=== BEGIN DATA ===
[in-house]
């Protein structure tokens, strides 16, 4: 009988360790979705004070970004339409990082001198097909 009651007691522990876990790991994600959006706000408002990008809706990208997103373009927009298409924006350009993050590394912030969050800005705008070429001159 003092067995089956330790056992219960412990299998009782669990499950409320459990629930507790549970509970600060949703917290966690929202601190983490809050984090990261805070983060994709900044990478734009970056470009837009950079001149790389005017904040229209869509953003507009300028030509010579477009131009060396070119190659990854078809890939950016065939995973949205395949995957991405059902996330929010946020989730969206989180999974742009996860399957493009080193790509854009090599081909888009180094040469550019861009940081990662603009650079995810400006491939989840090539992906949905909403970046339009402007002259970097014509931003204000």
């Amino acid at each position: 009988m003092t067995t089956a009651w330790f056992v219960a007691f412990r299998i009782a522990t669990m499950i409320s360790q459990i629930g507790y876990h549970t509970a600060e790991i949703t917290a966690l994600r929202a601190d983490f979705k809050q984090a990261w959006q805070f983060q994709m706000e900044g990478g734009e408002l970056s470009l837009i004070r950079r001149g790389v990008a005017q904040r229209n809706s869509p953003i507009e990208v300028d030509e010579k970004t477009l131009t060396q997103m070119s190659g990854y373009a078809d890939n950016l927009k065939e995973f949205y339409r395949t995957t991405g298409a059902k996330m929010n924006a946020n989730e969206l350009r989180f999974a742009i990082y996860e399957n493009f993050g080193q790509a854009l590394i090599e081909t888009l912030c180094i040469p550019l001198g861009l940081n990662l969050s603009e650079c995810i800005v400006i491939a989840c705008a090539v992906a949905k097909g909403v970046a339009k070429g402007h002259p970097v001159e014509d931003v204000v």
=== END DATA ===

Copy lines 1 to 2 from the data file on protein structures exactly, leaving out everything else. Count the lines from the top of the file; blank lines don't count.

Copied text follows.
[in-house]
């Protein structure tokens, strides 16, 4: 009988360790979705004070970004339409990082001198097909 009651007691522990876990790991994600959006706000408002990008809706990208997103373009927009298409924006350009993050590394912030969050800005705008070429001159 003092067995089956330790056992219960412990299998009782669990499950409320459990629930507790549970509970600060949703917290966690929202601190983490809050984090990261805070983060994709900044990478734009970056470009837009950079001149790389005017904040229209869509953003507009300028030509010579477009131009060396070119190659990854078809890939950016065939995973949205395949995957991405059902996330929010946020989730969206989180999974742009996860399957493009080193790509854009090599081909888009180094040469550019861009940081990662603009650079995810400006491939989840090539992906949905909403970046339009402007002259970097014509931003204000």